The Work of Human Rights Watch/Middle East
In 1994, despite the Saudi government's failure to approve Human Rights Watch/Middle East's request for an official mission to the Kingdom, the organization continued its close monitoring of human rights conditions and advocacy on behalf of victims of abuse in Saudi Arabia.
Through letters to the government and the media, Human Rights Watch/Middle East protested the harassment of peaceful Islamist dissidents and the U.S. government's silence. It supported the asylum application of a Saudi diplomat who protested his government's abuses and the royal family monopoly of power. (He was granted asylum in the U.S. in August.) Previously, Human Rights Watch/Middle East had played a key role in efforts to persuade the Canadian government to grant asylum to a Saudi feminist. The successful effort resulted in an overhaul of the Canadian Immigration and Refugee Board's guidelines widening the scope of the definition of women refugees.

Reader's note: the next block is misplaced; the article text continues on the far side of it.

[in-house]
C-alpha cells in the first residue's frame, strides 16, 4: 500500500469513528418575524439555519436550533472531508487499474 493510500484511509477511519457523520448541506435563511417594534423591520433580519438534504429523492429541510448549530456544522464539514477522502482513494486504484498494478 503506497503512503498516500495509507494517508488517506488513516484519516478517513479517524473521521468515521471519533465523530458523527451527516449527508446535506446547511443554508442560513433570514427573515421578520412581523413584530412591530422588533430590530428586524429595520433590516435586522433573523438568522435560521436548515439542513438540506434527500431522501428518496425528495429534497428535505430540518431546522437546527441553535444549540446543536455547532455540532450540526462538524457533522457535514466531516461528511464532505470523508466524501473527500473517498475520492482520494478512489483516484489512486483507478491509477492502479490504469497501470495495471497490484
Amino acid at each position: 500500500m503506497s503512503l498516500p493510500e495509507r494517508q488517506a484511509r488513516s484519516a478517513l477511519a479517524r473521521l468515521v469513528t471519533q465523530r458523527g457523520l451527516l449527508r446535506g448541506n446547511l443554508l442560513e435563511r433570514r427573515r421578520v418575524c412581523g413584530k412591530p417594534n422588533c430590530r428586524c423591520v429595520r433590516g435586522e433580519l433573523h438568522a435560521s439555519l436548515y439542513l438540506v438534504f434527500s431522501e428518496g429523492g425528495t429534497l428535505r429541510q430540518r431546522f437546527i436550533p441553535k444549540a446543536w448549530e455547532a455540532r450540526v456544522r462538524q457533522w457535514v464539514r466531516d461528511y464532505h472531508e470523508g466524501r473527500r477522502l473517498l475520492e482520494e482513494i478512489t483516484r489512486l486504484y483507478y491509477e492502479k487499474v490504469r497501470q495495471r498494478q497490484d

In 1994, for the second year in a row, in an effort supported by Human Rights Watch/Middle East, the House Judiciary Committee adopted an amendment to the Foreign Sovereign Immunities Act making it easier for U.S. citizens to seek legal remedies in the U.S. for human rights abuses committed abroad. The amendment was partly in response to the 1993 Supreme Court decision in Saudi Arabia v. Nelson, in which Human Rights Watch/Middle East had acted as amicus curiae in support of Scott Nelson, who was suing the Saudi government for torture and arbitrary arrest during his employment with a Saudi government agency.